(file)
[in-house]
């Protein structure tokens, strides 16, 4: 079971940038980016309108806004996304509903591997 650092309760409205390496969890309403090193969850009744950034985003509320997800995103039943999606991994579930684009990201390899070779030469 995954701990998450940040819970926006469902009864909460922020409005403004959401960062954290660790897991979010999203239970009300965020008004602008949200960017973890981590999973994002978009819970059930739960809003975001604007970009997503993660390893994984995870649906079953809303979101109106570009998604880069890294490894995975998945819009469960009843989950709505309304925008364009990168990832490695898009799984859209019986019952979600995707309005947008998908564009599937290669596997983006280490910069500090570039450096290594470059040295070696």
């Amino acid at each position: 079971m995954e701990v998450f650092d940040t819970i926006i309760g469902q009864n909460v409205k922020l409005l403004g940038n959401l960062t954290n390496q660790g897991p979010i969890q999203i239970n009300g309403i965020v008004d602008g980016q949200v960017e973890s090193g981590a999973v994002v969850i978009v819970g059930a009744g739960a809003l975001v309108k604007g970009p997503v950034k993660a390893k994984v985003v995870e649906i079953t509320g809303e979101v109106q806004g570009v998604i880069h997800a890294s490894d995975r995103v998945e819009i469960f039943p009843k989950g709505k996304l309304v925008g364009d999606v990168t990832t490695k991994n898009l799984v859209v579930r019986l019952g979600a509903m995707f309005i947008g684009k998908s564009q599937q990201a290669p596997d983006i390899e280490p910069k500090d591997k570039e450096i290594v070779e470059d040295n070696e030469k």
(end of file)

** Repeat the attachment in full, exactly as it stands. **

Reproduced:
[in-house]
């Protein structure tokens, strides 16, 4: 079971940038980016309108806004996304509903591997 650092309760409205390496969890309403090193969850009744950034985003509320997800995103039943999606991994579930684009990201390899070779030469 995954701990998450940040819970926006469902009864909460922020409005403004959401960062954290660790897991979010999203239970009300965020008004602008949200960017973890981590999973994002978009819970059930739960809003975001604007970009997503993660390893994984995870649906079953809303979101109106570009998604880069890294490894995975998945819009469960009843989950709505309304925008364009990168990832490695898009799984859209019986019952979600995707309005947008998908564009599937290669596997983006280490910069500090570039450096290594470059040295070696």
């Amino acid at each position: 079971m995954e701990v998450f650092d940040t819970i926006i309760g469902q009864n909460v409205k922020l409005l403004g940038n959401l960062t954290n390496q660790g897991p979010i969890q999203i239970n009300g309403i965020v008004d602008g980016q949200v960017e973890s090193g981590a999973v994002v969850i978009v819970g059930a009744g739960a809003l975001v309108k604007g970009p997503v950034k993660a390893k994984v985003v995870e649906i079953t509320g809303e979101v109106q806004g570009v998604i880069h997800a890294s490894d995975r995103v998945e819009i469960f039943p009843k989950g709505k996304l309304v925008g364009d999606v990168t990832t490695k991994n898009l799984v859209v579930r019986l019952g979600a509903m995707f309005i947008g684009k998908s564009q599937q990201a290669p596997d983006i390899e280490p910069k500090d591997k570039e450096i290594v070779e470059d040295n070696e030469k």